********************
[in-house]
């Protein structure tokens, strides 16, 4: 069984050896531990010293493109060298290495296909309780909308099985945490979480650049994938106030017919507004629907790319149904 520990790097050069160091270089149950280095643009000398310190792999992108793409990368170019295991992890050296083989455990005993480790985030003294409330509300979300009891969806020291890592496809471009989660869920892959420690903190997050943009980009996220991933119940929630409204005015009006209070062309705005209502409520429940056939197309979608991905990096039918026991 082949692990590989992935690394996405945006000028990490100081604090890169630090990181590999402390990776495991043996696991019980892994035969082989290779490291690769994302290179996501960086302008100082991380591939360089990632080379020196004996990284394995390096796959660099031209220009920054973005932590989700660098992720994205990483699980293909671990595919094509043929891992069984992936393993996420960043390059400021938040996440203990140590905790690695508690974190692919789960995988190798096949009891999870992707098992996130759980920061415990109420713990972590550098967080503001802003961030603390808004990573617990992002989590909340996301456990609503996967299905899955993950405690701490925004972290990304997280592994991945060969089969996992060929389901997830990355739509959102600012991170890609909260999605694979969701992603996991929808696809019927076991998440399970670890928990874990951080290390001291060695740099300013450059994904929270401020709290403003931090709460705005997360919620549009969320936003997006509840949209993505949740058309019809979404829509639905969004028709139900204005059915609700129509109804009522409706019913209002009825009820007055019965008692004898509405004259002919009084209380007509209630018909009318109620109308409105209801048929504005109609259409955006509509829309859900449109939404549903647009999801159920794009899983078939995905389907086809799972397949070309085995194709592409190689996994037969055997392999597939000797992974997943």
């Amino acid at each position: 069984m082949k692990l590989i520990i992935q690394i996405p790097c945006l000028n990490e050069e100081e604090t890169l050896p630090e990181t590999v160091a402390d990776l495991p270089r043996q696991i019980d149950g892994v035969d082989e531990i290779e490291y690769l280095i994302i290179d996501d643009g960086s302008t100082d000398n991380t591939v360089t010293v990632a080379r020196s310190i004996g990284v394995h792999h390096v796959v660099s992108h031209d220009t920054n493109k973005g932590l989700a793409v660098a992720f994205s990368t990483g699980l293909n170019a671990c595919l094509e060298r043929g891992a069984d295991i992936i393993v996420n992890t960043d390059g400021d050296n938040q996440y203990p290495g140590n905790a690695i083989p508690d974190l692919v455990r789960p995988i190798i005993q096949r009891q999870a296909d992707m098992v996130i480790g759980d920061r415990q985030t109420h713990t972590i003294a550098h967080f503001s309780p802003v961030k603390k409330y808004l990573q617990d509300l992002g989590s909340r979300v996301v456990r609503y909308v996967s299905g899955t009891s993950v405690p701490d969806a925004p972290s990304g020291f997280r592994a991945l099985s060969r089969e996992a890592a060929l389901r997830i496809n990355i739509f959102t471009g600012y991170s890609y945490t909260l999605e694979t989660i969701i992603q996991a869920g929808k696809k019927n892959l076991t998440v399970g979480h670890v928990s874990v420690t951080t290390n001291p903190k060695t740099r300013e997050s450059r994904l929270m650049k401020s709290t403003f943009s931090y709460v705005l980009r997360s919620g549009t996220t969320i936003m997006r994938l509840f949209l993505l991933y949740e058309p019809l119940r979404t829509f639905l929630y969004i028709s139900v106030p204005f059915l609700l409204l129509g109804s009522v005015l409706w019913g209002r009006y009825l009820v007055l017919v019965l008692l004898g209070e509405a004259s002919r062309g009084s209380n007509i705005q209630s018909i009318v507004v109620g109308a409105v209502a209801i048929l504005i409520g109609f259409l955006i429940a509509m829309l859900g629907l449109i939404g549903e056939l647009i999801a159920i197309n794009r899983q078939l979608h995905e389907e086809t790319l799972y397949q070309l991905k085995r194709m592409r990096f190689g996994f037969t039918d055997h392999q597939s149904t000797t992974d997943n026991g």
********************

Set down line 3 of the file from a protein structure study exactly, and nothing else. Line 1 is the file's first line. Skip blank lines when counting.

């Amino acid at each position: 069984m082949k692990l590989i520990i992935q690394i996405p790097c945006l000028n990490e050069e100081e604090t890169l050896p630090e990181t590999v160091a402390d990776l495991p270089r043996q696991i019980d149950g892994v035969d082989e531990i290779e490291y690769l280095i994302i290179d996501d643009g960086s302008t100082d000398n991380t591939v360089t010293v990632a080379r020196s310190i004996g990284v394995h792999h390096v796959v660099s992108h031209d220009t920054n493109k973005g932590l989700a793409v660098a992720f994205s990368t990483g699980l293909n170019a671990c595919l094509e060298r043929g891992a069984d295991i992936i393993v996420n992890t960043d390059g400021d050296n938040q996440y203990p290495g140590n905790a690695i083989p508690d974190l692919v455990r789960p995988i190798i005993q096949r009891q999870a296909d992707m098992v996130i480790g759980d920061r415990q985030t109420h713990t972590i003294a550098h967080f503001s309780p802003v961030k603390k409330y808004l990573q617990d509300l992002g989590s909340r979300v996301v456990r609503y909308v996967s299905g899955t009891s993950v405690p701490d969806a925004p972290s990304g020291f997280r592994a991945l099985s060969r089969e996992a890592a060929l389901r997830i496809n990355i739509f959102t471009g600012y991170s890609y945490t909260l999605e694979t989660i969701i992603q996991a869920g929808k696809k019927n892959l076991t998440v399970g979480h670890v928990s874990v420690t951080t290390n001291p903190k060695t740099r300013e997050s450059r994904l929270m650049k401020s709290t403003f943009s931090y709460v705005l980009r997360s919620g549009t996220t969320i936003m997006r994938l509840f949209l993505l991933y949740e058309p019809l119940r979404t829509f639905l929630y969004i028709s139900v106030p204005f059915l609700l409204l129509g109804s009522v005015l409706w019913g209002r009006y009825l009820v007055l017919v019965l008692l004898g209070e509405a004259s002919r062309g009084s209380n007509i705005q209630s018909i009318v507004v109620g109308a409105v209502a209801i048929l504005i409520g109609f259409l955006i429940a509509m829309l859900g629907l449109i939404g549903e056939l647009i999801a159920i197309n794009r899983q078939l979608h995905e389907e086809t790319l799972y397949q070309l991905k085995r194709m592409r990096f190689g996994f037969t039918d055997h392999q597939s149904t000797t992974d997943n026991g």